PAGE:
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Leigh, Leigh, Leigh,
You've gone above and beyond.  I only requested a one liner from you.  We
could have simply laughed that off.  Now, instead,  we have to get into an
actual conversation.


> Say,for example, that 10 Canadians are in line for an echocardiogram. If
> three were permitted to attend a private clinic (and thus leave the line),
> the remaining seven get to move up.  We view that as unfairly "jumping the
> queue if you are rich".


This makes the assumption that the supply of echocardiograms and the folks
that operate them would suddenly increase if there were private clinics,
making it possible for some patients to go private and skip the line.
Without this increase, the lines stay the same length..  Have you any
evidence that supply would increase?

Or if there is no increase, and some suppliers go private, then the line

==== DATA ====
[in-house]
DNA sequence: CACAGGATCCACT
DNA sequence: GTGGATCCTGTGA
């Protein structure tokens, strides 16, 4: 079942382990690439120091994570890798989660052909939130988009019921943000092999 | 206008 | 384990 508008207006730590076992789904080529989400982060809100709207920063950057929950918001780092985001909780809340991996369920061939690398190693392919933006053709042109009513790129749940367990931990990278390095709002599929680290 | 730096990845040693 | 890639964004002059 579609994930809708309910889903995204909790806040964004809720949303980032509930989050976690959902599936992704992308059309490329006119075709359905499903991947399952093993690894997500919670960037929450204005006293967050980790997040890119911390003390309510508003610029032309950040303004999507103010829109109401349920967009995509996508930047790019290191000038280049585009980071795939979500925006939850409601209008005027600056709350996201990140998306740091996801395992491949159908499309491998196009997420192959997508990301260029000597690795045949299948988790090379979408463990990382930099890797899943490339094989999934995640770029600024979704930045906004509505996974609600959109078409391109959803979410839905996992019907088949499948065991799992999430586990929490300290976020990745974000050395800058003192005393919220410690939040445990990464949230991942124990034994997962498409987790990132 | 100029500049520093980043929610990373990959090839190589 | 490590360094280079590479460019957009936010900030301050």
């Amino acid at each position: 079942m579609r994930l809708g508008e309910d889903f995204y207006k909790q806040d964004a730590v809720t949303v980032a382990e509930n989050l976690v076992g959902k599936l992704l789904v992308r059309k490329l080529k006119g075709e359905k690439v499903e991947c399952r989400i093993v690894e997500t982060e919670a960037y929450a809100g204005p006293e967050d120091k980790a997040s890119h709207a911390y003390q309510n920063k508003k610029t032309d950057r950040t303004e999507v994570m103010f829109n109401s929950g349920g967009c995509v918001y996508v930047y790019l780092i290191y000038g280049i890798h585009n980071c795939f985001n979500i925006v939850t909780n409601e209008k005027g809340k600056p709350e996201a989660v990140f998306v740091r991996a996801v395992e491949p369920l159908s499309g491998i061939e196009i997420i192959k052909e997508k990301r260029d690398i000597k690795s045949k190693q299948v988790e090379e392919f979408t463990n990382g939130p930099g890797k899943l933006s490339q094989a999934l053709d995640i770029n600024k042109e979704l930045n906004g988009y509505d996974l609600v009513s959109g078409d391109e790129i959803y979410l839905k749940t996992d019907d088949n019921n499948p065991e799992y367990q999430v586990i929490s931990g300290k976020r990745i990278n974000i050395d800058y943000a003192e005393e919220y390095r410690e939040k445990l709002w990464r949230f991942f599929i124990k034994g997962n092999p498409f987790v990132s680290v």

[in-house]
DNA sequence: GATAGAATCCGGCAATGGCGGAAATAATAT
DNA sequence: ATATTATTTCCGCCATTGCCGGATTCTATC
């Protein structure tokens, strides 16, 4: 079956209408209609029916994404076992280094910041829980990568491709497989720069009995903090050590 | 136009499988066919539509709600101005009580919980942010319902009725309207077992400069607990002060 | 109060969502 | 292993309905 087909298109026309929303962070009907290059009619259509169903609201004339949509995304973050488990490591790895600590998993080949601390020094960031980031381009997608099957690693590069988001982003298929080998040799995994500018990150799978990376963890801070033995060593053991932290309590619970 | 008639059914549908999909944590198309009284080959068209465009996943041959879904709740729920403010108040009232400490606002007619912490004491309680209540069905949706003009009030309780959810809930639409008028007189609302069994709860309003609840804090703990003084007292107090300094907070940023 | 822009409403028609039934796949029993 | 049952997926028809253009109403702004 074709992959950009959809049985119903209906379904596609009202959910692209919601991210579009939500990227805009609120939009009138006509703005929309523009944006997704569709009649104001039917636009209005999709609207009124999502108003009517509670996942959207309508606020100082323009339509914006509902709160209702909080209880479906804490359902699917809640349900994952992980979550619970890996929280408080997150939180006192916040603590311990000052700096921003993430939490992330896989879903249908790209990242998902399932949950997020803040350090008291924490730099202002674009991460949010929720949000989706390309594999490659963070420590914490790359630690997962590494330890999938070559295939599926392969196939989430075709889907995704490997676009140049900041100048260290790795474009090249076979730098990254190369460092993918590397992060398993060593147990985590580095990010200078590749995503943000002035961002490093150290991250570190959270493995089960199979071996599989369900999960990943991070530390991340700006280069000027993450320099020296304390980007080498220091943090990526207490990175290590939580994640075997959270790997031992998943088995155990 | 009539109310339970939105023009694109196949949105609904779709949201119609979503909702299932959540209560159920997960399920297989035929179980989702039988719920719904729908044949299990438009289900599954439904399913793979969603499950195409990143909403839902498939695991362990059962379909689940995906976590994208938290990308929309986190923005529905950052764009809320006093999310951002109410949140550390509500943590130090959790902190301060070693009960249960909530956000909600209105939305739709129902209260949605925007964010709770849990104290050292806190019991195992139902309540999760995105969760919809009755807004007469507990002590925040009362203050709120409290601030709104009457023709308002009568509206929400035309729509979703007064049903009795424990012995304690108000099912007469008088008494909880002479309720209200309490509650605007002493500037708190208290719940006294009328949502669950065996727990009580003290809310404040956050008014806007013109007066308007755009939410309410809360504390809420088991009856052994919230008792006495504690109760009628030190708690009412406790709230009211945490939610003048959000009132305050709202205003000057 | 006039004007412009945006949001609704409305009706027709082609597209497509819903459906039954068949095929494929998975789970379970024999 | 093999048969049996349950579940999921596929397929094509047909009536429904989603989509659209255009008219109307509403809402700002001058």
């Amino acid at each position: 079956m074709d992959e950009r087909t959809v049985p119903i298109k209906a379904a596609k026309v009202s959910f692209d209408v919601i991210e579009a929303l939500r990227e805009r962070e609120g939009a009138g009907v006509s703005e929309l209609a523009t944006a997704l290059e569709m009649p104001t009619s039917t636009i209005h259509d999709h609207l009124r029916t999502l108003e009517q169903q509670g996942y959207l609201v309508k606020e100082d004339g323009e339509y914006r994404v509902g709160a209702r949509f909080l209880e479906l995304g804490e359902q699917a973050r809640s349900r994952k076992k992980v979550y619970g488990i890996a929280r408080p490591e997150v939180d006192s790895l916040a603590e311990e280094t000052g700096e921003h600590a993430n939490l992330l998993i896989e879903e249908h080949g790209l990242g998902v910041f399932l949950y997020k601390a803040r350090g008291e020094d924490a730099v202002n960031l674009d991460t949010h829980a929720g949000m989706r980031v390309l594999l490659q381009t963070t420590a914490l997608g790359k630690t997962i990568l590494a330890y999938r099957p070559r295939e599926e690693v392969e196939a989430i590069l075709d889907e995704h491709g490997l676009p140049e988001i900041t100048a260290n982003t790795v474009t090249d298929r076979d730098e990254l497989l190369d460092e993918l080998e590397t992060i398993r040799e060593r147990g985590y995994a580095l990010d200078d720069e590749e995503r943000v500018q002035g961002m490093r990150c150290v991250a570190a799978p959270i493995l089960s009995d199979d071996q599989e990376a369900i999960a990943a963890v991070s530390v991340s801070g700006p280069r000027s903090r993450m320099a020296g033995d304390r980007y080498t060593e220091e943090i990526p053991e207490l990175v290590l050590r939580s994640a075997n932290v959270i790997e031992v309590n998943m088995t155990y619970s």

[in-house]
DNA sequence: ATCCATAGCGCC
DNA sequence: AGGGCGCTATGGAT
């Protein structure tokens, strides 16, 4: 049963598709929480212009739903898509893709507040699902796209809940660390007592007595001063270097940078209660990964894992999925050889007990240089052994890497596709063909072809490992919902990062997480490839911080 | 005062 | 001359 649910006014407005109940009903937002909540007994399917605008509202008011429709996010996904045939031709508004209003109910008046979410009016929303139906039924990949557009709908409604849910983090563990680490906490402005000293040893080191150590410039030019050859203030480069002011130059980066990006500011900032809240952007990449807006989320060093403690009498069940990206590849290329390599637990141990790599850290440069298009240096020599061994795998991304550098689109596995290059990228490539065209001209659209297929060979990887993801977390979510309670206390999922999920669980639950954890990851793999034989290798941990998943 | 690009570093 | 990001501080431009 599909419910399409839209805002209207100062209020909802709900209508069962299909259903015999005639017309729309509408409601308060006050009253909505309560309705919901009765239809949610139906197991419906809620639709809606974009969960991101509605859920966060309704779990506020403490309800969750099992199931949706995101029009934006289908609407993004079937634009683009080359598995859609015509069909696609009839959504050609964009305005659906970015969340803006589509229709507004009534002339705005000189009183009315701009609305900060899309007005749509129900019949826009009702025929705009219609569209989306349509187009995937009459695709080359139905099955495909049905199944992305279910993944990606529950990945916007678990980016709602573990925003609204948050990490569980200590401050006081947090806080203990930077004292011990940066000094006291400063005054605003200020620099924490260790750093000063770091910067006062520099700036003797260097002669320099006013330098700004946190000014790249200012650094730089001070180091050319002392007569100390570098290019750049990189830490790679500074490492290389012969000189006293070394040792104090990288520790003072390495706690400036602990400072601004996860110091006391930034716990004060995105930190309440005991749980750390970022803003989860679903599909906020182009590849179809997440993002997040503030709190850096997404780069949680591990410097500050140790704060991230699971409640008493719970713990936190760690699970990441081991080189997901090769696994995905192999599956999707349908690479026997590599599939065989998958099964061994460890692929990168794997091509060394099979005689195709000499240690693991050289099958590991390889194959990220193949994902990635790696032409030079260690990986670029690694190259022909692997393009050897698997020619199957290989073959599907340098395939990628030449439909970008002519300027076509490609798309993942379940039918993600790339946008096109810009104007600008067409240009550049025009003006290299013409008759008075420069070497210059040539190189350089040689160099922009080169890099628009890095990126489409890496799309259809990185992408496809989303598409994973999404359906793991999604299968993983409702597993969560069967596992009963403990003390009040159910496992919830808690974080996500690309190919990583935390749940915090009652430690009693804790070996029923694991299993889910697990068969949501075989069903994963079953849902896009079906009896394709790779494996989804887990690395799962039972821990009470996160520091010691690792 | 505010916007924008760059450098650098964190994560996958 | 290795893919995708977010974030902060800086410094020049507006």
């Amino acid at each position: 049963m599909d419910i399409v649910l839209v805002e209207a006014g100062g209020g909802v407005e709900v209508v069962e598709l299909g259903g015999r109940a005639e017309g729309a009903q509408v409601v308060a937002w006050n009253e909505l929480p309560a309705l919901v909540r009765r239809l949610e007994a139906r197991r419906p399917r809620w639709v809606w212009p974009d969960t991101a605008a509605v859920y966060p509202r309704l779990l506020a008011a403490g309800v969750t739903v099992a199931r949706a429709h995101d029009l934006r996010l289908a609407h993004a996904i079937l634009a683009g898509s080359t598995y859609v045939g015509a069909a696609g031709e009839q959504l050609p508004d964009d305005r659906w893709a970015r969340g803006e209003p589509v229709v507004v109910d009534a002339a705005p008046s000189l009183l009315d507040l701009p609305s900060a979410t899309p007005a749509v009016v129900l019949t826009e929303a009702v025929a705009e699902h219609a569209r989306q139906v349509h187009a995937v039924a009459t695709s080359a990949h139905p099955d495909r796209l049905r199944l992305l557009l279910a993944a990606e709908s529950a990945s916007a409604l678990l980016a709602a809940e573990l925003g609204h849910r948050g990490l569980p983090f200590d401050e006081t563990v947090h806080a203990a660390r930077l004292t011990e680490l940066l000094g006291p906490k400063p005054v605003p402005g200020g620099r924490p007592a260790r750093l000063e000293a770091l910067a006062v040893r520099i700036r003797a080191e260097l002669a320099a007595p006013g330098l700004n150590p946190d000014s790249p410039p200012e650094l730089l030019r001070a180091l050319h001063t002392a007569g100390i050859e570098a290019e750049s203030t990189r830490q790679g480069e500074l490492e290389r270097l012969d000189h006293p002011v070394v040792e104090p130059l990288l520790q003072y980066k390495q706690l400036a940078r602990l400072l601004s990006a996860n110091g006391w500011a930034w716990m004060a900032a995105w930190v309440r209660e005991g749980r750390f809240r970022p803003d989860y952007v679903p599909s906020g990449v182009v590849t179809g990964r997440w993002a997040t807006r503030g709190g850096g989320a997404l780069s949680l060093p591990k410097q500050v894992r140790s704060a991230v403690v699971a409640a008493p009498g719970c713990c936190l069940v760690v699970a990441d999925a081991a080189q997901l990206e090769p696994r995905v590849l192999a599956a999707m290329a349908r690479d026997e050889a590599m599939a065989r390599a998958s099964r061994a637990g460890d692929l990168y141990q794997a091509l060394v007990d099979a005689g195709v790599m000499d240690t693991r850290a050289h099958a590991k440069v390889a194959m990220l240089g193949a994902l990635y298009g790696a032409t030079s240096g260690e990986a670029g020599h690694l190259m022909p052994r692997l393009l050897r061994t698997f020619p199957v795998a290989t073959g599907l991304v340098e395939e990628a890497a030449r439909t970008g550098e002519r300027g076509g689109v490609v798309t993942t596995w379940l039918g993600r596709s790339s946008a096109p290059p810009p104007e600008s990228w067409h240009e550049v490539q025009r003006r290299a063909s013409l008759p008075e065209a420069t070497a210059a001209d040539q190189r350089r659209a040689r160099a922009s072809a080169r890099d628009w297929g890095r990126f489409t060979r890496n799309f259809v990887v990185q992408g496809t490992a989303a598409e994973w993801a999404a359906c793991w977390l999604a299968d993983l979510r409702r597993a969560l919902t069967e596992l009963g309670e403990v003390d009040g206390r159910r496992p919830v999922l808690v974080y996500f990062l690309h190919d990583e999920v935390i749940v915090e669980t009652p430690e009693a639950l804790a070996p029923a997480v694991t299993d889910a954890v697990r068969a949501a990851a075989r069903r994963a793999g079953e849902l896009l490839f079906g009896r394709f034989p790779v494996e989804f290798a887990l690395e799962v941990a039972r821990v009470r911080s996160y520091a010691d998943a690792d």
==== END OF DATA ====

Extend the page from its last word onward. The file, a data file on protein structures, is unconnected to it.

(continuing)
gets longer for everyone else.  If this is the case, I'd like to know which
segments of the population deserve to cut the line, and which should get the
longer line created by privatization?


> In the US, an equal number of public care opponents don't get that the
> "government controlling health care costs" always means, plain and simple,
> health rationing.


Why?  Can you supply any hard empirical evidence of this?

Can't it be said that the health insurance companies are already rationing,
in the name of profits when they deny a treatment or coverage?

Like it or not, rationing is coming as the baby boom cohort becomes aged -
> demographics dictate that it simply is unsustainable otherwise.


Maybe.  Or maybe the increased demand for doctors will lead to an increased
supply of doctors.  Who is predicting this rationing, and based on what
evidence?


>
> Me, I'm a proponent of a mixed system borrowing the supposed best of both
> worlds.  That means lucrative private health care enterprise, as well as
> rationing.


Tell us more about what you support. Exactly what kind of rationing do you
propose?


>
>

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